This is a pretty big range, accommodating anyone trying to maintain as much muscle mass as possible while the body burns through the fat for energy - if you’re dieting hard and progressively lowering the weekly calories you may want to increase the proteins as you go to reduce muscle breakdown (without the caloric surplus we’ll have a hard enough time repairing muscle, nevermind building more of it). However, in order to get the benefits of a high protein diet (the increased TEF, satiety and less excess energy stored), we only need to aim for a minimum of 1.6g of protein per kg of bodyweight.

For all the meat lovers, there are studies that have looked into even greater daily protein intakes for resistance trained individuals (4.4g per kg of bodyweight - 352g of protein for our 80kg person!) that have taken the body into a caloric surplus, but due to the characteristics noted above they didn’t end up with more body fat by the end of the study period (Antonio et al, 2014). However, 4.4g of protein per kg of bodyweight is pretty tricky to stick to as our diet would be mostly protein with little other food types - and if a diet is had to stick to we are likely to quit or fall off the wagon sooner or later. Instead, we need to find an amount of protein that works for our preferred diet and situation, that allows us to stay in a caloric deficit.

Organic or whole food options are the best, but it’s not the end of the world if you have some more processed food or protein powder in there - just know that they’re not quite as filling or nutritious as whole foods.

If you’re tracking calories, each gram of protein has 4 calories of energy in it, so times the grams of protein by 4, take it away from your caloric requirements for the day and devote the remaining calories to carbs/fats however you see fit (just remember carbs have 4 calories per gram and fats have 9 calories per gram).

For an easier way to measure, use your hands - guys aim for two fist sized portions of protein per meal, and ladies aim for 1-1.5 fist sized portions per meal. While it’s not quite as scientific as measuring/counting macros, it is quick and easy to use.


When we’re building muscle we need to get in a caloric surplus to have plenty energy to both recover from training and then assemble new muscle. The knee jerk reaction is to train hard and prioritise getting as much protein as possible - more building blocks means more recovery/potential muscle, right?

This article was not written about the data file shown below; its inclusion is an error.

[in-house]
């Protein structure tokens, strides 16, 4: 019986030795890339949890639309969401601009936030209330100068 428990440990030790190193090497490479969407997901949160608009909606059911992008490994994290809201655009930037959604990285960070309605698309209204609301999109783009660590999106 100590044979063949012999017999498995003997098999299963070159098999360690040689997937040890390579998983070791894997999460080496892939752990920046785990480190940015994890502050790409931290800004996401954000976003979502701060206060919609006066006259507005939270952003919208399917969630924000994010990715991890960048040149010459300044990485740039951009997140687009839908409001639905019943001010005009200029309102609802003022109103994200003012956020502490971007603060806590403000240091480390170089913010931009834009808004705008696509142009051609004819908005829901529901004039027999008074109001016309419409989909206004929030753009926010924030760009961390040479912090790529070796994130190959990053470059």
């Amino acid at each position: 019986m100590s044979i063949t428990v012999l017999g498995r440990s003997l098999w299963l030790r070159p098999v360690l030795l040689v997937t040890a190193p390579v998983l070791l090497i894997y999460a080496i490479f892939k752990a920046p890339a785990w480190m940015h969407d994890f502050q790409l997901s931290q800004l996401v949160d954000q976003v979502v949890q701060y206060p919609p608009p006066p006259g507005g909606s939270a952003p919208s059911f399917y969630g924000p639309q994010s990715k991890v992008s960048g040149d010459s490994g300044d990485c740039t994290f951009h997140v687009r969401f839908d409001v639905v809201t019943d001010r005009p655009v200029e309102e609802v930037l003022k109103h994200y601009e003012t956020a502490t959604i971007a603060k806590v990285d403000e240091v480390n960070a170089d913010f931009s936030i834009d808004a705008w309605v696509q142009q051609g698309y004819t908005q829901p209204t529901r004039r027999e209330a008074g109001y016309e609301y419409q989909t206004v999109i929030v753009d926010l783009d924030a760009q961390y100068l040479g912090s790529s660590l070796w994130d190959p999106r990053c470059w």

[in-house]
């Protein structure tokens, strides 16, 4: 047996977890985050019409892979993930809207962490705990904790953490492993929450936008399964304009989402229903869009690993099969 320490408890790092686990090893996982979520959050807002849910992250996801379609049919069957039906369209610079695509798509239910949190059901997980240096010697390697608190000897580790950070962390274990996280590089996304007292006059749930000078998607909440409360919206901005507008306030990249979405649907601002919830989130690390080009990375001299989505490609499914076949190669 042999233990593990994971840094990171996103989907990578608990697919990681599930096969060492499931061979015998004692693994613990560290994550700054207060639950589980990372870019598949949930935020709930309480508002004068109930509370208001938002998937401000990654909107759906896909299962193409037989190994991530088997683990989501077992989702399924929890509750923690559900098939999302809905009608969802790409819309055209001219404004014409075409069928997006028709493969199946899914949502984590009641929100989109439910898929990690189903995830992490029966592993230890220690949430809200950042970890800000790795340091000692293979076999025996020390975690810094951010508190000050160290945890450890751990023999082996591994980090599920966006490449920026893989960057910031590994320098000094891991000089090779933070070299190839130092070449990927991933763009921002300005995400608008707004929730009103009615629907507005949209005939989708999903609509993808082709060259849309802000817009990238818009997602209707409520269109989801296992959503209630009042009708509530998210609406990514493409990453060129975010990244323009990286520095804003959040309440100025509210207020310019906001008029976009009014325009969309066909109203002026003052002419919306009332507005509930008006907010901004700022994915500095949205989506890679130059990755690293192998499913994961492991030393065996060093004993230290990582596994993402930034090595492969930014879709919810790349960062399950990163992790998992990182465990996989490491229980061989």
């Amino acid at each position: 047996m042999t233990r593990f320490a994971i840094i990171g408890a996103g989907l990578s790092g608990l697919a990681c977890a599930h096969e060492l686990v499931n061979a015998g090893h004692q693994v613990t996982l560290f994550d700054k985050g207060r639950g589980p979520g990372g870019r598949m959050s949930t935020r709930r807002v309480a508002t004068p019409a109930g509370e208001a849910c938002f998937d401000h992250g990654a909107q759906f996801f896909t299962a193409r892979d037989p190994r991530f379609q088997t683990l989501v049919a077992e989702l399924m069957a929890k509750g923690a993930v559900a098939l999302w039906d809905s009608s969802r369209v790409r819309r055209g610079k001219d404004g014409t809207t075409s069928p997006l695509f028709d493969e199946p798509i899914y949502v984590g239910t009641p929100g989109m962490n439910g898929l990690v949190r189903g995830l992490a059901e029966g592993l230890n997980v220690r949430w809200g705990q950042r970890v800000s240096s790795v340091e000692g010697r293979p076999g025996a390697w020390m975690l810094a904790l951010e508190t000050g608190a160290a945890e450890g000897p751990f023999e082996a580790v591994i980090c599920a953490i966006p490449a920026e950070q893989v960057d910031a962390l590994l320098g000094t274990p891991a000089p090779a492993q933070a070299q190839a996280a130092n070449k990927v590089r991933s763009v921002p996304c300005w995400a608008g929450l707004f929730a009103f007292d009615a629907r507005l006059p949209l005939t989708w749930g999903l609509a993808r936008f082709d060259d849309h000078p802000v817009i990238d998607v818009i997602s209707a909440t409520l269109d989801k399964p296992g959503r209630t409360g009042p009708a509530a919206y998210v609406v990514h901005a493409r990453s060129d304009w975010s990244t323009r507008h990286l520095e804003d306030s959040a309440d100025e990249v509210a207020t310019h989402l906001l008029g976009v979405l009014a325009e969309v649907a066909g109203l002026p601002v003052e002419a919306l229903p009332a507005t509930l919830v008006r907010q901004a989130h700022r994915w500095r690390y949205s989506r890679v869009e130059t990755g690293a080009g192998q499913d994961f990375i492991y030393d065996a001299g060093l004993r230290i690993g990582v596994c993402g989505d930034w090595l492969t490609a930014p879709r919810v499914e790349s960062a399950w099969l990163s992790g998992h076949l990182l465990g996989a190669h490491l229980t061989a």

Wrong - unlike fats/sugars, we know that our bodies don’t store amino acids, any excess being chucked out or converted to energy in an inefficient manner. So once we have enough aminos to rebuild and construct more muscle, any additional protein essentially goes to waste.

If you have a big appetite or money to burn this might not seem like a big issue, but if you’re like me and eating loads is troublesome - this extra protein takes up stomach space that could be used for carbs/fats that are used for recovery and energy. These are just as important for building new tissue, and give us the energy we need to crush training in the first place.

Interestingly, this means that when we’re trying to build our bodies we might have to dial back our protein intake if we’re going nuts with chicken and rice. The 20 year old me is shouting blasphemy, but 20 year old me also prioritised calf raises over squats - looking at those getaway sticks for legs I think I’ll listen to the science on this one.

The minimum amount of protein we should aim for is still about 1.6g per kg of bodyweight per day, but if we have intense training we should aim for closer to 2g per kg of bodyweight per day to make sure we have enough aminos for recovery and building new muscle. As long as we get a sufficient amount of carbs and fats in each day (keeping us in a caloric surplus), any extra protein is a bonus.


Protein is easy to come by for omnivores, with both a wider range of options and the fact that animal proteins are complete proteins - meaning each source contains all the amino acids needed for various biological processes. With incomplete protein sources (plant based) we need to get more variety to obtain all the aminos. Eliminating animal proteins from the diet can make it a little trickier to get all the amino acids we need, but this just means a bit more imagination in our meals.

The following are not exhaustive lists, but will give you an idea of where to start. I’ve stuck to organic foods, but bear in mind there are a tonne of vegan protein shakes (pea, rice, soy etc) and vegetarian protein shakes (whey, casein, etc) as well as more processed foods that can provide additional sources of protein.



VEGETARIAN PROTEIN SOURCES (in addition to vegan sources)

Eggs - 7g protein per egg

Milk - 3g protein per 100ml

Cheese - about 25g protein per 100g (may vary depending on type of cheese)

Greek Yoghurt - 5g protein per 100g


Antonio J, Peacock C, Ellerbroek A, Fromhoff B, Silver T. 2014. The effects of consuming a high protein diet (4.4g/kg/d) on body composition in resistance trained individuals. Journal of the International Society of Sports Nutrition. May. pp 11-19.

BBC Goodfood. 2018. The best vegan protein sources. Available online:

https://www.bbcgoodfood.com/howto/guide/best-sources-protein-vegans [Date Accessed 5.5.19].

Healthline. 2016. The 17 best protein sources for vegans and vegetarians. Available online: https://www.healthline.com/nutrition/protein-for-vegans-vegetarians [Date Accessed 5.5.19].

Morell P, Fiszman S. 2017. Revisiting the role of protein-induced satiation and satiety. Food Hydrocolloids. July 68. Pp 199-210.

Paddon-Jones D, Westman E, Mattes RD, Wolfe RR, Astrup A, Westerterp-Plantenga M. 2008. Protein, weight management, and satiety. Am J Clin Nutr. May 97(5). Pp 1558-1561.

Westerterp K. 2004. Diet induced thermogenesis. Nutr Metab (Lond). Aug 1. Pp 5.